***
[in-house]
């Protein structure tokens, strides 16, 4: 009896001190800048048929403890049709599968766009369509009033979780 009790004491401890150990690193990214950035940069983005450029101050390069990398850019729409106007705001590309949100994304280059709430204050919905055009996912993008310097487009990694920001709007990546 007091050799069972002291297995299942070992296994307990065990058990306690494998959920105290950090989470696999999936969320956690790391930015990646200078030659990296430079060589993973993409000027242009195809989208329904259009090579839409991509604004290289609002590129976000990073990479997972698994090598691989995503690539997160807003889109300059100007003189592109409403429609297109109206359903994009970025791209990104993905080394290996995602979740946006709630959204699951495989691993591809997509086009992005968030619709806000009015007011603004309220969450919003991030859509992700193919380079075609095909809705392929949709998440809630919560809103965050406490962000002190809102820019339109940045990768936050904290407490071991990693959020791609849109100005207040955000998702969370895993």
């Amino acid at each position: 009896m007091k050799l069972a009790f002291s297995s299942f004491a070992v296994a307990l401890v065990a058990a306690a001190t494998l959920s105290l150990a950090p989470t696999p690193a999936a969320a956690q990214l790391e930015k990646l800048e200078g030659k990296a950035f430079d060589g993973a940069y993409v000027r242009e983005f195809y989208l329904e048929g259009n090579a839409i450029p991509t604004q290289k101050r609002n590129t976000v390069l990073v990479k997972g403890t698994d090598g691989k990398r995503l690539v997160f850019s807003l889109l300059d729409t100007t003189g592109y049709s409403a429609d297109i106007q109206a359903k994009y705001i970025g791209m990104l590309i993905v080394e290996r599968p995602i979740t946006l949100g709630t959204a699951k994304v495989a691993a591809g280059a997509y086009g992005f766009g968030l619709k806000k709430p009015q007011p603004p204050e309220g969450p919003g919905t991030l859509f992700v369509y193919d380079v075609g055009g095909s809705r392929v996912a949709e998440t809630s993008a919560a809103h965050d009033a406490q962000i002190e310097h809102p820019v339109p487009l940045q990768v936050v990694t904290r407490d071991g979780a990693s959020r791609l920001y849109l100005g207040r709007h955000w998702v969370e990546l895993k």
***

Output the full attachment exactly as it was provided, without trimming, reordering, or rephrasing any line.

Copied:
[in-house]
């Protein structure tokens, strides 16, 4: 009896001190800048048929403890049709599968766009369509009033979780 009790004491401890150990690193990214950035940069983005450029101050390069990398850019729409106007705001590309949100994304280059709430204050919905055009996912993008310097487009990694920001709007990546 007091050799069972002291297995299942070992296994307990065990058990306690494998959920105290950090989470696999999936969320956690790391930015990646200078030659990296430079060589993973993409000027242009195809989208329904259009090579839409991509604004290289609002590129976000990073990479997972698994090598691989995503690539997160807003889109300059100007003189592109409403429609297109109206359903994009970025791209990104993905080394290996995602979740946006709630959204699951495989691993591809997509086009992005968030619709806000009015007011603004309220969450919003991030859509992700193919380079075609095909809705392929949709998440809630919560809103965050406490962000002190809102820019339109940045990768936050904290407490071991990693959020791609849109100005207040955000998702969370895993």
């Amino acid at each position: 009896m007091k050799l069972a009790f002291s297995s299942f004491a070992v296994a307990l401890v065990a058990a306690a001190t494998l959920s105290l150990a950090p989470t696999p690193a999936a969320a956690q990214l790391e930015k990646l800048e200078g030659k990296a950035f430079d060589g993973a940069y993409v000027r242009e983005f195809y989208l329904e048929g259009n090579a839409i450029p991509t604004q290289k101050r609002n590129t976000v390069l990073v990479k997972g403890t698994d090598g691989k990398r995503l690539v997160f850019s807003l889109l300059d729409t100007t003189g592109y049709s409403a429609d297109i106007q109206a359903k994009y705001i970025g791209m990104l590309i993905v080394e290996r599968p995602i979740t946006l949100g709630t959204a699951k994304v495989a691993a591809g280059a997509y086009g992005f766009g968030l619709k806000k709430p009015q007011p603004p204050e309220g969450p919003g919905t991030l859509f992700v369509y193919d380079v075609g055009g095909s809705r392929v996912a949709e998440t809630s993008a919560a809103h965050d009033a406490q962000i002190e310097h809102p820019v339109p487009l940045q990768v936050v990694t904290r407490d071991g979780a990693s959020r791609l920001y849109l100005g207040r709007h955000w998702v969370e990546l895993k």